Teaching FCIL Research Series: An Interview With Myself

By John Scherrer

Author’s note: The format of this post was inspired by Saul Bellow’s “An Interview with Myself.”  Or Henry Hart’s The Power of Congress to Limit the Jurisdiction of Federal Courts: An Exercise in Dialectic.  Or the author is just too plain lazy to pen prose.  You decide.

Q: Let’s start: you’re an FCIL librarian?

A: Not at all—I just dabble.  For one, our school doesn’t offer an FCIL course.  My reference office neighbor says I know how to find old, weird English things, so she’s dubbed me the unofficial FCIL dude.  In that role, I’ve done a few one-off presentations.
sherlockQ: What was your last gig?

A: Comparative Criminal Law.  The instructor is a serious Sherlockian, as in being an authority on Doyle.  His class reads Holmes stories and they analyze how the stories’ crimes would be treated by U.K. and U.S law in Victorian and modern times.
Q: So how did you prepare for the class?

A: Watching lots of Benedict Cumberbatch.  That’s my jam, as the kids say.
Q: No Tony Stark?

A: He’s Derek Lutz and also that obnoxious dude in Weird Science.  Not Sherlock.
Q: You’re totally betraying your age.

A: Don’t my students know this.
Q: And after a copious amount of PBS Masterpiece…

A: Chapter 22 in Fundamentals of Legal Research is excellent—that gives a great overview of UK resources.  I also looked at the Foreign Law Guide and GlobaLex.  And Alison Shea submitted a UK lesson to the AALL-FCIL syllabi bank.  By the way, I’ll be embarrassed if I missed any other UK centric materials on the FCIL-SIS site.
Q: What about pedagogy?

A: My previous presentations on foreign law resources have seemed like mere smorgasbord offerings to the students.  In, say, Comparative Constitutional Law, the students’ paper topics were all over the place, so there was a lot of ground to cover.  It wasn’t a very interactive class.  So I thought this was a great opportunity to use Nearpod and insert multiple choice quiz questions throughout the PowerPoint.
Q: How did that go?

A: Still a work in progress.  But I was thrilled that no student chose Lloyd Dobler’s Commentaries on the Laws of England as the answer to the last question.
Q: Huh?

A: OK, I grow old, I grow old, I shall wear my trousers rolled.  Or should my peeps refer to an ill-fitting cardigan?  I will say, though, that when I suggested Flavor Flav as a mnemonic device to remember Wayne LaFave of Search and Seizure fame, just about everyone got it.  Everything old is new again.
Q: So what was the biggest challenge for this class?  Besides your propensity for self-indulgence…

A: Our library doesn’t have a particularly strong UK collection.  If the students wanted, say, The Digest or a current edition of Halsbury’s, they would have to take the Metro to Georgetown.  But for the historic UK material, I actually love that a student couldn’t rely upon a Westlaw keyword search and instead should start by looking at the index in the first edition of Halsbury’s.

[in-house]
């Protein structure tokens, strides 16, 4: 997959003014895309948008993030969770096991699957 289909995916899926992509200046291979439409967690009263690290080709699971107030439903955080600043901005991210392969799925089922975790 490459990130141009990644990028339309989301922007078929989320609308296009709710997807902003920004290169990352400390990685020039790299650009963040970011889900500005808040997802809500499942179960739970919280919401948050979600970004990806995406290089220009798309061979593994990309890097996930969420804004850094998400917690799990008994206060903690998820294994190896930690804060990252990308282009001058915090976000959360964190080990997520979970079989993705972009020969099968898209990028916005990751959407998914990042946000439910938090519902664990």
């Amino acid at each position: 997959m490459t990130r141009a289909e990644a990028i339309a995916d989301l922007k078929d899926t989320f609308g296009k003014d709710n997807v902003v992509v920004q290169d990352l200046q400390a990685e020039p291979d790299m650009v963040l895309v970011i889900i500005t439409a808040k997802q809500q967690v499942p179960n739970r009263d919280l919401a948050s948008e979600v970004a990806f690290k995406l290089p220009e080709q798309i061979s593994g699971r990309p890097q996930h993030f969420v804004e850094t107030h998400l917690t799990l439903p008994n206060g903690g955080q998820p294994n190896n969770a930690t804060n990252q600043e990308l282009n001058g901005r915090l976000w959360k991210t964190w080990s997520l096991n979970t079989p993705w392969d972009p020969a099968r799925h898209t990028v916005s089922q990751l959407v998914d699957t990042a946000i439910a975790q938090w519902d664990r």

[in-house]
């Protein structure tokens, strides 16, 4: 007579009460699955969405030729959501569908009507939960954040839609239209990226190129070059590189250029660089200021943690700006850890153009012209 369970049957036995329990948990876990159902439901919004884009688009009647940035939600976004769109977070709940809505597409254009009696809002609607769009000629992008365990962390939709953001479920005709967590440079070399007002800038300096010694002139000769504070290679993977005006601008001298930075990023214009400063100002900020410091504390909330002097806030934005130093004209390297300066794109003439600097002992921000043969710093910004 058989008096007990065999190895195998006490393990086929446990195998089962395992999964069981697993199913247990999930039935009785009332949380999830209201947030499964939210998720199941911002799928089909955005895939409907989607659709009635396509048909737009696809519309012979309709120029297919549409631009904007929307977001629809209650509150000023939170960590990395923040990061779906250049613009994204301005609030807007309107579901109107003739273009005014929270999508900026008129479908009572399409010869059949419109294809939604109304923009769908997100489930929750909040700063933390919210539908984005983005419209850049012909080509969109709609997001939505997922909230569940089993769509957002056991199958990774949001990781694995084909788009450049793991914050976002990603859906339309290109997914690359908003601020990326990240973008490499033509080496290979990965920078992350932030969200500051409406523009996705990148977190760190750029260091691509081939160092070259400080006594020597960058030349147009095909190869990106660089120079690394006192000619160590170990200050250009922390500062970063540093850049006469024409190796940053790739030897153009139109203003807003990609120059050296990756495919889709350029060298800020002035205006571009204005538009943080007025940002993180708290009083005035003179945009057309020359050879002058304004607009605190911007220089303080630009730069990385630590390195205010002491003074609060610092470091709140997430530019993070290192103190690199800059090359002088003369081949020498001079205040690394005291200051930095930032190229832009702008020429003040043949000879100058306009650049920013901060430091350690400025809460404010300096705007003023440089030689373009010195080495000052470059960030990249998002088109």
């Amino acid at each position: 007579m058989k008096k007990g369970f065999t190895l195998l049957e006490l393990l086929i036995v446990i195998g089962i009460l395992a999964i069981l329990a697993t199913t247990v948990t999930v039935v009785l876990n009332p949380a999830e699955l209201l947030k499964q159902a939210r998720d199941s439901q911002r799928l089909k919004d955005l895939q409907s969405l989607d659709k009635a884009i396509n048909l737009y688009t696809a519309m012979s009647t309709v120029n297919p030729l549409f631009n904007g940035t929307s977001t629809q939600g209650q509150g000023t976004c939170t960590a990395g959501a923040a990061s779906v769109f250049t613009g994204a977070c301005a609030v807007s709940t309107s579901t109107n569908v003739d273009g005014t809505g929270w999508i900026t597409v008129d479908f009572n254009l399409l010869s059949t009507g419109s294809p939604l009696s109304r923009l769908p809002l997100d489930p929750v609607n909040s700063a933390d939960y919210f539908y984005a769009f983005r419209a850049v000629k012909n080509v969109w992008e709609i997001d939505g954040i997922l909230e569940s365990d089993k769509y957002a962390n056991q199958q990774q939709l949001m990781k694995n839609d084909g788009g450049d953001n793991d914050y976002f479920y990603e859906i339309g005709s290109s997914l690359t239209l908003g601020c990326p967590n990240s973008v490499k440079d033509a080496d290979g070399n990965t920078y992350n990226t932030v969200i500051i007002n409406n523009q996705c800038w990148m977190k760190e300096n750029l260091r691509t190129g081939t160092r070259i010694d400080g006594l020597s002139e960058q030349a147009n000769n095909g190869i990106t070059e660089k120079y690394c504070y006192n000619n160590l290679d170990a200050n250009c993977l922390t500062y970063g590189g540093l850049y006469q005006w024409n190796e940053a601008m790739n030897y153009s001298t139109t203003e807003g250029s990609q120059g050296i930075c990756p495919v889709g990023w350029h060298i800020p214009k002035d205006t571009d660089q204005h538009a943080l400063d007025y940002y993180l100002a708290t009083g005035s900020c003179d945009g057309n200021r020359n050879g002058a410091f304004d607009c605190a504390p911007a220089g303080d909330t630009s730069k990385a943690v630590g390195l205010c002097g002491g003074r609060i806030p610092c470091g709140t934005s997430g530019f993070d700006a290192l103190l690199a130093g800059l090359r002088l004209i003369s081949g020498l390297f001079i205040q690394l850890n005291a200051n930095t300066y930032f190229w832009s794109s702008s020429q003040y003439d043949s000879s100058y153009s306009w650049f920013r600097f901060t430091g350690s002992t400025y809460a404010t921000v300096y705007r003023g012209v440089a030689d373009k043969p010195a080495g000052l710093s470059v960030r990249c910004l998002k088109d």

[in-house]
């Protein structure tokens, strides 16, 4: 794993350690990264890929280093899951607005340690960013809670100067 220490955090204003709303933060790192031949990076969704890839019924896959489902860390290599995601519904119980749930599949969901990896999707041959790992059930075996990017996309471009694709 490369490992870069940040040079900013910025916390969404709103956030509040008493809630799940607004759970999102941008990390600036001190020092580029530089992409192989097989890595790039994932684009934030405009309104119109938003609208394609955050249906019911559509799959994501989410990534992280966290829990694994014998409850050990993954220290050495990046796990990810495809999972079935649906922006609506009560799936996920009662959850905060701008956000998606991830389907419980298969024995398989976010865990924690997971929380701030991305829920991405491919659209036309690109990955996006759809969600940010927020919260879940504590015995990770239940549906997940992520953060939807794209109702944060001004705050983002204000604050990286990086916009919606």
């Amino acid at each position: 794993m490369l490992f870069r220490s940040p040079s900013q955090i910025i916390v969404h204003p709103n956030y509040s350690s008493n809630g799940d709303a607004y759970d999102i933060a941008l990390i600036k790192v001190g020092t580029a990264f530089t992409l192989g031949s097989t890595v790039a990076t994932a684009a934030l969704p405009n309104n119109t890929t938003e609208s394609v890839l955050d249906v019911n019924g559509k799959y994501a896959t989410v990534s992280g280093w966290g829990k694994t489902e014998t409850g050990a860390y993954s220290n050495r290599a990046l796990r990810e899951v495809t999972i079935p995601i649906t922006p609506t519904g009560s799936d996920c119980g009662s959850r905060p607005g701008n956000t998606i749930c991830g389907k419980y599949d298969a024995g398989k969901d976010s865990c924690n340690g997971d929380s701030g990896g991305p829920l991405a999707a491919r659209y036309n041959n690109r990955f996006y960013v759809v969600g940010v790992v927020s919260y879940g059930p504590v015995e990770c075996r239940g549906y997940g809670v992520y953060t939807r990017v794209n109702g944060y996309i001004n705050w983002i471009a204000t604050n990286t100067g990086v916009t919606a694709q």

Q: And you didn’t have to worry about translations.

A: Indeed.  Thankfully no student has come to me with a Law French document.  The closest thing I’ve come to a translation is telling students how to read the regnal years.  That was mostly solved with a handout.
Q: You also met for required individual research consultations shortly after the class?

A: Right.  One takeaway from those meetings was that despite adding a “major key alert” to the secondary sources slide (and a shout out to DJ Nick Harrell for the major key alert idea), I needed to emphasize secondary sources more in class.  Simply too many students were starting with Google.  After the meetings, I sent follow-up emails to the students that included links to Halsbury’s and Russell on Crime.  In retrospect, I should have given the students a tour of HathiTrust during my initial presentation and pointed out the finding aids available for Halsbury’s and Russell.  After all, the Halsbury’s index is itself two volumes and around 2000 pages.  It’s intuitive for me to start there, but not for them.
Q: Backing up a second, is Google really all that bad?

A: Well, no.  Using Google I found that the Wikipedia entry for Statutes at Large includes a very useful index for Pickering’s Statutes with hyperlinks.  But I don’t want the students to start and end their research with Google.  The ones who do might suffer the fate of Sisyphus?  Almost make it to the top of the hill but don’t quite summit.  Then starting anew, they try a fresh keyword search and yet still never reach the top.
Q: Last question: any advice to librarians tackling UK law?

A: Don’t assume the students will be able to find a case even when they know the citation—especially with the old stuff.  Thank goodness for the Cardiff Index to Legal Abbreviations!

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